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[HELP] TS-509 Performance

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I just setup a TS-509.

I'm seeing transfer rates of ~28 MB/s.

1. What's the best way to benchmark file write and read speeds?
2. How do I determine why I'm seeing slow rates?

The setup:
-DIR-655 DLINK Router
-2 linux boxes (Intel Quad cores with 8 GB RAM) and 509 QNAP with gigabit ethernet via router
-Using nfs file shares (tested samba and speeds seem to be the same)
Drives:
Seagate ST3500641AS 2.AA 465.76 GB
Seagate ST3500641AS 2.AA 465.76 GB
Maxtor 7H500F0 HA43 465.76 GB
Maxtor 7H500F0 HA43 465.76 GB

This transfer rate is the same rate I would see if I was copying from 1 linux box to the other; without the QNAP. I'm assuming it's something to do with my network, but how do I track it down?

ethtool dumps:

QNAP:
Settings for eth0:
Supported ports: [ TP ]
Supported link modes: 10baseT/Half 10baseT/Full
100baseT/Half 100baseT/Full
1000baseT/Half 1000baseT/Full
Supports auto-negotiation: Yes
Advertised link modes: 10baseT/Half 10baseT/Full
100baseT/Half 100baseT/Full
1000baseT/Half 1000baseT/Full
Advertised auto-negotiation: Yes
Speed: Unknown! (65535)
Duplex: Unknown! (255)
Port: Twisted Pair
PHYAD: 1
Transceiver: internal
Auto-negotiation: on
Supports Wake-on: g
Wake-on: d
Current message level: 0x000000ff (255)
Link detected: no

Linux box:
Settings for eth0:
Supported ports: [ TP MII ]
Supported link modes: 10baseT/Half 10baseT/Full
100baseT/Half 100baseT/Full
1000baseT/Half 1000baseT/Full
Supports auto-negotiation: Yes
Advertised link modes: 10baseT/Half 10baseT/Full
100baseT/Half 100baseT/Full
1000baseT/Half 1000baseT/Full
Advertised auto-negotiation: Yes
Speed: 1000Mb/s
Duplex: Full
Port: MII
PHYAD: 0
Transceiver: internal
Auto-negotiation: on
Supports Wake-on: pumbg
Wake-on: g
Current message level: 0x00000033 (51)
Link detected: yes
 
Last edited:
I just setup a TS-509.

and 509 QNAP with gigabit ethernet via router

This transfer rate is the same rate I would see if I was copying from 1 linux box to the other; without the QNAP. I'm assuming it's something to do with my network, but how do I track it down?

Most likely it is your NICs in your linux hosts. Get proper Intel Pro server NICs. I see reports that the Dlink can get around 90MB/s so in theory it is capable of the speeds, however remember the "good fast cheap" equation. You get to pick any two.

I would personally put a (good, fast [but not cheap]) wire-speed switch for all of the hosts to connect to if you want to try and achieve enterprise network speed.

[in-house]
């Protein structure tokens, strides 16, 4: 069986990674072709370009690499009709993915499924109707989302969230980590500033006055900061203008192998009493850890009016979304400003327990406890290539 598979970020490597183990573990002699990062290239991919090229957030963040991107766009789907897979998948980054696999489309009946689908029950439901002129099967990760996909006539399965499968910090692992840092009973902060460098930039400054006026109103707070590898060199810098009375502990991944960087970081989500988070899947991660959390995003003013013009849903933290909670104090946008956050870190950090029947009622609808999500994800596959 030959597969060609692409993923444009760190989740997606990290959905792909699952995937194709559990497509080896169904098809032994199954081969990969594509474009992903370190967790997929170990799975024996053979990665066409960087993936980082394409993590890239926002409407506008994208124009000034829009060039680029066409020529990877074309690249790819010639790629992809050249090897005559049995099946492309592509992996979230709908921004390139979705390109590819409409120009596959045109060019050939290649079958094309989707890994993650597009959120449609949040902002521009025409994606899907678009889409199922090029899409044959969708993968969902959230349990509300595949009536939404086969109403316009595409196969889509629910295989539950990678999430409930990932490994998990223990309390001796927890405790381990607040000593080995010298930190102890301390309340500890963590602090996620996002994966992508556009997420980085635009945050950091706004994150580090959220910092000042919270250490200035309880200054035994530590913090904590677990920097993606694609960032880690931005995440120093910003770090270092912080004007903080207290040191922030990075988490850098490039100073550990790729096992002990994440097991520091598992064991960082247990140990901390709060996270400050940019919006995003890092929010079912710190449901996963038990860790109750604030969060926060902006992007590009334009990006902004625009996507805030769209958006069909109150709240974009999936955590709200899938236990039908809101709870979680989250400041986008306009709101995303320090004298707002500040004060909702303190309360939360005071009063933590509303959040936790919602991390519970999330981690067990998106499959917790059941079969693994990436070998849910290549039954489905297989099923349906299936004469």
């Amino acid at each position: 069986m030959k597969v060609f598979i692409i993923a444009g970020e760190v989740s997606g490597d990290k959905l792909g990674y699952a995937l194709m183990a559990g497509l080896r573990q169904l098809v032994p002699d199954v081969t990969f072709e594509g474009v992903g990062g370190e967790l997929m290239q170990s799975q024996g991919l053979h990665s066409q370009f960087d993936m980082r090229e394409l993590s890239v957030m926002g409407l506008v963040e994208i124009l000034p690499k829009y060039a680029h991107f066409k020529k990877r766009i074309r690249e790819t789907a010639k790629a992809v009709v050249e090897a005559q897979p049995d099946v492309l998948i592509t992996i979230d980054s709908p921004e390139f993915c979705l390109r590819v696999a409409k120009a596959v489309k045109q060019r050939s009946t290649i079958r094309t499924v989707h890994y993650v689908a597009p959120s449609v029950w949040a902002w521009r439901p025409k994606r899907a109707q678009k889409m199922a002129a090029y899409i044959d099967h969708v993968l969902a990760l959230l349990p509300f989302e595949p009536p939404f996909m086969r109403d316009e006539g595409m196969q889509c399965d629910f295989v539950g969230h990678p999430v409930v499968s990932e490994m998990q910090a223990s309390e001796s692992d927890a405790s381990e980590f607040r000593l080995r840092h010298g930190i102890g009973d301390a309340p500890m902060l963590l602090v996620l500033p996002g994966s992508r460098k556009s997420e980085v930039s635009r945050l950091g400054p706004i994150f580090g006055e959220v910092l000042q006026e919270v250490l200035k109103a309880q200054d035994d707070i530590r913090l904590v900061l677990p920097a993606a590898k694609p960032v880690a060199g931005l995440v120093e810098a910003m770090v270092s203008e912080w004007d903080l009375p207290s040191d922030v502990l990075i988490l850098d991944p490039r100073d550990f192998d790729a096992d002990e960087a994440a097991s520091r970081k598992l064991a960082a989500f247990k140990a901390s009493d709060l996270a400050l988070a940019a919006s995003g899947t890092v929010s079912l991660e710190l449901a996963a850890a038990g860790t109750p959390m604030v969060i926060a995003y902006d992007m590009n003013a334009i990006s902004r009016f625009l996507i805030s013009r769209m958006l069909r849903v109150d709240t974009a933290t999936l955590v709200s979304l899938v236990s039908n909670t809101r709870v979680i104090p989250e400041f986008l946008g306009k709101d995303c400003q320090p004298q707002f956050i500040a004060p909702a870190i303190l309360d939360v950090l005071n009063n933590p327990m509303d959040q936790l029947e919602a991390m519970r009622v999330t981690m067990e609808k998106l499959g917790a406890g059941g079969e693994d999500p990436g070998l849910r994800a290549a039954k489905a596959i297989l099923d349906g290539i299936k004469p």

Ah, that might make sense.

I'm using a GA-P35-DS3R motherboard which has a:
Realtek 8111B chip (10/100/1000 Mbit)

I ran bonnie++ just on the linux host and it seems to be really slow itself (if I'm reading this right, I'm not too familiar with this stuff, I'm not a hardware guy):

http://novuscom.net/~vjewlal/bonnie.html

I'm running it over the nfs right now to compare...
 
So I tried copying 7.5G on the QNAP. I copied from one folder to another.

It took
real 6m13.180s
for
7812192 k

So, that's :
(7812192 / (6*60+13.18) )/1024
= 20.443469 MB/s

Does that seem reasonable? Seems really slow?
 
You first need to test your network connection. A gigabit connection with current-generation computers with PCIe NICs on both ends should be able to support close to 100 MB/s TCP/IP (Max theoretical is 125 MB/s). If you have PCI NICs, you will get closer to 60 - 70 MB/s.

You said "This transfer rate is the same rate I would see if I was copying from 1 linux box to the other", so let's find what's limiting you there, first. It's best to do this with something that doesn't get your hard drives involved, since they could be limiting performance.

Best tool to use is iperf/jperf. This looks like a decent tutorial for iperf on Linux. Use a buffer length of 32-64 KB instead of the 8K default or you'll get low readings.
 
I tried playing with various window sizes, but it didn't seem to make a difference. The maximum here is 1000 Mbits/sec?

------------------------------------------------------------
Server listening on TCP port 5001
TCP window size: 85.3 KByte (default)
------------------------------------------------------------
[ 4] local 192.168.0.100 port 5001 connected with 192.168.0.102 port 52350
[ ID] Interval Transfer Bandwidth
[ 4] 0.0-10.0 sec 817 MBytes 686 Mbits/sec
[ 4] local 192.168.0.100 port 5001 connected with 192.168.0.102 port 52356
[ ID] Interval Transfer Bandwidth
[ 4] 0.0-10.0 sec 727 MBytes 610 Mbits/sec
[ 4] local 192.168.0.100 port 5001 connected with 192.168.0.102 port 52359
[ ID] Interval Transfer Bandwidth
[ 4] 0.0-10.0 sec 734 MBytes 616 Mbits/sec
[ 4] local 192.168.0.100 port 5001 connected with 192.168.0.102 port 52360
[ ID] Interval Transfer Bandwidth
[ 4] 0.0-10.0 sec 736 MBytes 617 Mbits/sec
[ 4] local 192.168.0.100 port 5001 connected with 192.168.0.102 port 52363
[ ID] Interval Transfer Bandwidth
[ 4] 0.0-10.0 sec 725 MBytes 608 Mbits/sec
 
I suggested changing buffer length, not window size.
Anyway, those numbers are typical for a gigabit connection with a PCI-based NIC on either or both ends.

At any rate, they show that the network connection isn't limiting you.

To get the drives out of the equation you need to use something like iozone.
 
Yeah, I couldnt find any buffer options in iperf.

Are the bonnie++ benchmarks of no use?
 
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